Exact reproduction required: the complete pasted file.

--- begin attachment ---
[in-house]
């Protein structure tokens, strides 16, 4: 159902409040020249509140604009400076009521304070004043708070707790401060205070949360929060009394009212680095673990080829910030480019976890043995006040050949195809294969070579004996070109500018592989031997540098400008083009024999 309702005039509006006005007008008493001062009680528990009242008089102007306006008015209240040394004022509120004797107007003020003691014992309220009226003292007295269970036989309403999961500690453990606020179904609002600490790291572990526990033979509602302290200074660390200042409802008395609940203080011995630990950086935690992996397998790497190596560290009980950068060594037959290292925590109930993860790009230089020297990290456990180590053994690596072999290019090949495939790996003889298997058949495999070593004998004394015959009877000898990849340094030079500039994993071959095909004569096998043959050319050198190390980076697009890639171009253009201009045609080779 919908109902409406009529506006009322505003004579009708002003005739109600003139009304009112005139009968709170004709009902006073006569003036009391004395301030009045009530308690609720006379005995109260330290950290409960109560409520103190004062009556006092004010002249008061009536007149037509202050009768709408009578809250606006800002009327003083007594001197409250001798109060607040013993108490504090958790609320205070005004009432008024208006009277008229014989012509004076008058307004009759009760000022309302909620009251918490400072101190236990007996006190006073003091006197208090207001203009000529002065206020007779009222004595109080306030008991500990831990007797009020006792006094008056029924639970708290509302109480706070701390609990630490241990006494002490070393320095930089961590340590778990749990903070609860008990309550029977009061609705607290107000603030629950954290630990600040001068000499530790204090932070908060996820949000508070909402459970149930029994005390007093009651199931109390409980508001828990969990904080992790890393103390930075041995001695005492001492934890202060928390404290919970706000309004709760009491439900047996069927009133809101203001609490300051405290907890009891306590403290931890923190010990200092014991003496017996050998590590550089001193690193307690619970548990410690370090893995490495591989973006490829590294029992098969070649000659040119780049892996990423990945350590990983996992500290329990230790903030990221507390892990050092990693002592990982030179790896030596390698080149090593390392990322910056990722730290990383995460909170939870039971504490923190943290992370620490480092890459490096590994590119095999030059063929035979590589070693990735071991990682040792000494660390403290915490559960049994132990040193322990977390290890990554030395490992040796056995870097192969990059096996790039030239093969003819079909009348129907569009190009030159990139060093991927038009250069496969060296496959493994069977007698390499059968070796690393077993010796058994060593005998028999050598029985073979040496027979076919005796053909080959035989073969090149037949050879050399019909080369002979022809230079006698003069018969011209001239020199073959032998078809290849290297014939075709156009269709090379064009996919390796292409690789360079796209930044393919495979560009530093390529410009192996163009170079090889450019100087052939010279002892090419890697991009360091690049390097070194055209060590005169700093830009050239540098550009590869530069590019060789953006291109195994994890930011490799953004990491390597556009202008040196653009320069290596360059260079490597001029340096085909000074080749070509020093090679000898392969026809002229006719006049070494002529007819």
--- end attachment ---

[in-house]
């Protein structure tokens, strides 16, 4: 159902409040020249509140604009400076009521304070004043708070707790401060205070949360929060009394009212680095673990080829910030480019976890043995006040050949195809294969070579004996070109500018592989031997540098400008083009024999 309702005039509006006005007008008493001062009680528990009242008089102007306006008015209240040394004022509120004797107007003020003691014992309220009226003292007295269970036989309403999961500690453990606020179904609002600490790291572990526990033979509602302290200074660390200042409802008395609940203080011995630990950086935690992996397998790497190596560290009980950068060594037959290292925590109930993860790009230089020297990290456990180590053994690596072999290019090949495939790996003889298997058949495999070593004998004394015959009877000898990849340094030079500039994993071959095909004569096998043959050319050198190390980076697009890639171009253009201009045609080779 919908109902409406009529506006009322505003004579009708002003005739109600003139009304009112005139009968709170004709009902006073006569003036009391004395301030009045009530308690609720006379005995109260330290950290409960109560409520103190004062009556006092004010002249008061009536007149037509202050009768709408009578809250606006800002009327003083007594001197409250001798109060607040013993108490504090958790609320205070005004009432008024208006009277008229014989012509004076008058307004009759009760000022309302909620009251918490400072101190236990007996006190006073003091006197208090207001203009000529002065206020007779009222004595109080306030008991500990831990007797009020006792006094008056029924639970708290509302109480706070701390609990630490241990006494002490070393320095930089961590340590778990749990903070609860008990309550029977009061609705607290107000603030629950954290630990600040001068000499530790204090932070908060996820949000508070909402459970149930029994005390007093009651199931109390409980508001828990969990904080992790890393103390930075041995001695005492001492934890202060928390404290919970706000309004709760009491439900047996069927009133809101203001609490300051405290907890009891306590403290931890923190010990200092014991003496017996050998590590550089001193690193307690619970548990410690370090893995490495591989973006490829590294029992098969070649000659040119780049892996990423990945350590990983996992500290329990230790903030990221507390892990050092990693002592990982030179790896030596390698080149090593390392990322910056990722730290990383995460909170939870039971504490923190943290992370620490480092890459490096590994590119095999030059063929035979590589070693990735071991990682040792000494660390403290915490559960049994132990040193322990977390290890990554030395490992040796056995870097192969990059096996790039030239093969003819079909009348129907569009190009030159990139060093991927038009250069496969060296496959493994069977007698390499059968070796690393077993010796058994060593005998028999050598029985073979040496027979076919005796053909080959035989073969090149037949050879050399019909080369002979022809230079006698003069018969011209001239020199073959032998078809290849290297014939075709156009269709090379064009996919390796292409690789360079796209930044393919495979560009530093390529410009192996163009170079090889450019100087052939010279002892090419890697991009360091690049390097070194055209060590005169700093830009050239540098550009590869530069590019060789953006291109195994994890930011490799953004990491390597556009202008040196653009320069290596360059260079490597001029340096085909000074080749070509020093090679000898392969026809002229006719006049070494002529007819």